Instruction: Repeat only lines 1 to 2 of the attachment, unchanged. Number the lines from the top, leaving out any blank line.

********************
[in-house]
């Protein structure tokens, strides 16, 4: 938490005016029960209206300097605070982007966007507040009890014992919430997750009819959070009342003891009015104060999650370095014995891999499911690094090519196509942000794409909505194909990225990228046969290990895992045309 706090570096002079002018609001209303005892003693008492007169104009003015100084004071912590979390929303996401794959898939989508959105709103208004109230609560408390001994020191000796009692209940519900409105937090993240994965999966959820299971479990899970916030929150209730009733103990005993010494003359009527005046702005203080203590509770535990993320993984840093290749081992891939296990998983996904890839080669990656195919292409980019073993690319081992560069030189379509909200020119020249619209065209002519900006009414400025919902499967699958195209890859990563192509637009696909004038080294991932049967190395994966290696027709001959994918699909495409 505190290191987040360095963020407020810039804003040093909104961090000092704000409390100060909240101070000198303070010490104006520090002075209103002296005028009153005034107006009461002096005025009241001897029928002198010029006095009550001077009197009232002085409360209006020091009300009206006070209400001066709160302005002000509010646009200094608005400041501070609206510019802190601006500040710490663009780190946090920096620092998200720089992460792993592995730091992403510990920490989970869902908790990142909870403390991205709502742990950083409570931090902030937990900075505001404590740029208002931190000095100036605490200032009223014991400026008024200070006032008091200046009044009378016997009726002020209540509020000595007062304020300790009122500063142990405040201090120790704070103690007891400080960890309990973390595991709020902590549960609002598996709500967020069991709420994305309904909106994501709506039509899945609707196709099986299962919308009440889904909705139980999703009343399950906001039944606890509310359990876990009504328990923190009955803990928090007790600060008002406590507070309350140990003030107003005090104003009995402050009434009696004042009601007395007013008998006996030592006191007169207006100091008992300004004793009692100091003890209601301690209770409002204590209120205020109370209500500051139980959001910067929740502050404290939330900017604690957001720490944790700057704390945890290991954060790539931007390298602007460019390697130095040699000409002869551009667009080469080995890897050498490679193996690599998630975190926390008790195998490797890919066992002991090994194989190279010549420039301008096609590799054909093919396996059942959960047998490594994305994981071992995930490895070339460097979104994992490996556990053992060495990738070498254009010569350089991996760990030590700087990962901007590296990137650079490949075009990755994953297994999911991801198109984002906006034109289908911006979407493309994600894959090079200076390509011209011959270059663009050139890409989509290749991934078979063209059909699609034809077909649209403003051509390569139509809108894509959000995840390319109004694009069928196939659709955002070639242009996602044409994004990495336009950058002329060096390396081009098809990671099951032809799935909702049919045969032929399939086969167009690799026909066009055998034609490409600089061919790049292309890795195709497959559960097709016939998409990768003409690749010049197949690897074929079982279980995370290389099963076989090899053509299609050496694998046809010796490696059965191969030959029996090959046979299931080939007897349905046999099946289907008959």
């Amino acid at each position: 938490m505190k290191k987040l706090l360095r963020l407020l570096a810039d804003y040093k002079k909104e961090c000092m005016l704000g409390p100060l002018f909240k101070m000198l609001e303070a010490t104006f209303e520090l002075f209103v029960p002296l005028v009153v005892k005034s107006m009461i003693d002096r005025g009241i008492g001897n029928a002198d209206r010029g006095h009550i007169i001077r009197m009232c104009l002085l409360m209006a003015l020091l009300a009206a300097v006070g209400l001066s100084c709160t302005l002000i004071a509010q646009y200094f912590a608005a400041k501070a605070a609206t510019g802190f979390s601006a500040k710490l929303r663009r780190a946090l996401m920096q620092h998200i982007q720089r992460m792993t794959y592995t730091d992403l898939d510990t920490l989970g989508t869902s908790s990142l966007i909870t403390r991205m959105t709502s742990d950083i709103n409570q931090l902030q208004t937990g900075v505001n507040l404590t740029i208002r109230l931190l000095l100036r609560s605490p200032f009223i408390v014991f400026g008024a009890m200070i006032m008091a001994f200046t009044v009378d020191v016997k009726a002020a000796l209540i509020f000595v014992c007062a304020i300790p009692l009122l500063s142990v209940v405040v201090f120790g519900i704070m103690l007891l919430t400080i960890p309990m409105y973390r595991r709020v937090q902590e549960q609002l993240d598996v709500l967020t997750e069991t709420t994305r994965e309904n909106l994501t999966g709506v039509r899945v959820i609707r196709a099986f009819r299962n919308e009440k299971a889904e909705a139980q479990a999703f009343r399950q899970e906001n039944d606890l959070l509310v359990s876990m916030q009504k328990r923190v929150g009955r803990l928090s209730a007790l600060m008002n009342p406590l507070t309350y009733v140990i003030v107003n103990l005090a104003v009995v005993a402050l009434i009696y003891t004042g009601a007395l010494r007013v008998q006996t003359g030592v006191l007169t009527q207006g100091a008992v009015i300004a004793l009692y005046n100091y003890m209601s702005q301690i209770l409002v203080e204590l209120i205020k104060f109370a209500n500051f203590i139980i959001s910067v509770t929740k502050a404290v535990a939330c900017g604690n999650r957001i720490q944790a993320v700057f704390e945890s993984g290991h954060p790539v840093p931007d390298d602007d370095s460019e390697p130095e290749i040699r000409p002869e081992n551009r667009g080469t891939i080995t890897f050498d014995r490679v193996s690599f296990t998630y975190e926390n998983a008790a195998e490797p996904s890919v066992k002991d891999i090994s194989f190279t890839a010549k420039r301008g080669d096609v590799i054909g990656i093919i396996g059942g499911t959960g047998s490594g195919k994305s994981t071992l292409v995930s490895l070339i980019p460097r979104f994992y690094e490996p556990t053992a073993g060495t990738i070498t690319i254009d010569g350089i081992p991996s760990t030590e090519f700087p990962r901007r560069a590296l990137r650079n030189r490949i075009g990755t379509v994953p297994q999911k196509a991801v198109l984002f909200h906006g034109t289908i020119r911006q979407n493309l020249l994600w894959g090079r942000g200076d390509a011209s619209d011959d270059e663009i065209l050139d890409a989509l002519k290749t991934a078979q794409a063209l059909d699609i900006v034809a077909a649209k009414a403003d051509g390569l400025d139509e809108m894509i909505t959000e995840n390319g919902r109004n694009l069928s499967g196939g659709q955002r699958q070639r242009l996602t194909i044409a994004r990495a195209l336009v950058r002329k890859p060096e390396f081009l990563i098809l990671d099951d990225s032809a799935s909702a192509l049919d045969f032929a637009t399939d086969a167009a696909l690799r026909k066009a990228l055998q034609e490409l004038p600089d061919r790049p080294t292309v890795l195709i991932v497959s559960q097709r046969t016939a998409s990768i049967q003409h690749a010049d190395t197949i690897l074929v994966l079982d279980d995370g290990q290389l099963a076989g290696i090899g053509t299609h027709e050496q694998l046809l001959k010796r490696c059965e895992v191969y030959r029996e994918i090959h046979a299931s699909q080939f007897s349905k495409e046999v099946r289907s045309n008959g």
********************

[in-house]
């Protein structure tokens, strides 16, 4: 938490005016029960209206300097605070982007966007507040009890014992919430997750009819959070009342003891009015104060999650370095014995891999499911690094090519196509942000794409909505194909990225990228046969290990895992045309 706090570096002079002018609001209303005892003693008492007169104009003015100084004071912590979390929303996401794959898939989508959105709103208004109230609560408390001994020191000796009692209940519900409105937090993240994965999966959820299971479990899970916030929150209730009733103990005993010494003359009527005046702005203080203590509770535990993320993984840093290749081992891939296990998983996904890839080669990656195919292409980019073993690319081992560069030189379509909200020119020249619209065209002519900006009414400025919902499967699958195209890859990563192509637009696909004038080294991932049967190395994966290696027709001959994918699909495409 505190290191987040360095963020407020810039804003040093909104961090000092704000409390100060909240101070000198303070010490104006520090002075209103002296005028009153005034107006009461002096005025009241001897029928002198010029006095009550001077009197009232002085409360209006020091009300009206006070209400001066709160302005002000509010646009200094608005400041501070609206510019802190601006500040710490663009780190946090920096620092998200720089992460792993592995730091992403510990920490989970869902908790990142909870403390991205709502742990950083409570931090902030937990900075505001404590740029208002931190000095100036605490200032009223014991400026008024200070006032008091200046009044009378016997009726002020209540509020000595007062304020300790009122500063142990405040201090120790704070103690007891400080960890309990973390595991709020902590549960609002598996709500967020069991709420994305309904909106994501709506039509899945609707196709099986299962919308009440889904909705139980999703009343399950906001039944606890509310359990876990009504328990923190009955803990928090007790600060008002406590507070309350140990003030107003005090104003009995402050009434009696004042009601007395007013008998006996030592006191007169207006100091008992300004004793009692100091003890209601301690209770409002204590209120205020109370209500500051139980959001910067929740502050404290939330900017604690957001720490944790700057704390945890290991954060790539931007390298602007460019390697130095040699000409002869551009667009080469080995890897050498490679193996690599998630975190926390008790195998490797890919066992002991090994194989190279010549420039301008096609590799054909093919396996059942959960047998490594994305994981071992995930490895070339460097979104994992490996556990053992060495990738070498254009010569350089991996760990030590700087990962901007590296990137650079490949075009990755994953297994999911991801198109984002906006034109289908911006979407493309994600894959090079200076390509011209011959270059663009050139890409989509290749991934078979063209059909699609034809077909649209403003051509390569139509809108894509959000995840390319109004694009069928196939659709955002070639242009996602044409994004990495336009950058002329060096390396081009098809990671099951032809799935909702049919045969032929399939086969167009690799026909066009055998034609490409600089061919790049292309890795195709497959559960097709016939998409990768003409690749010049197949690897074929079982279980995370290389099963076989090899053509299609050496694998046809010796490696059965191969030959029996090959046979299931080939007897349905046999099946289907008959």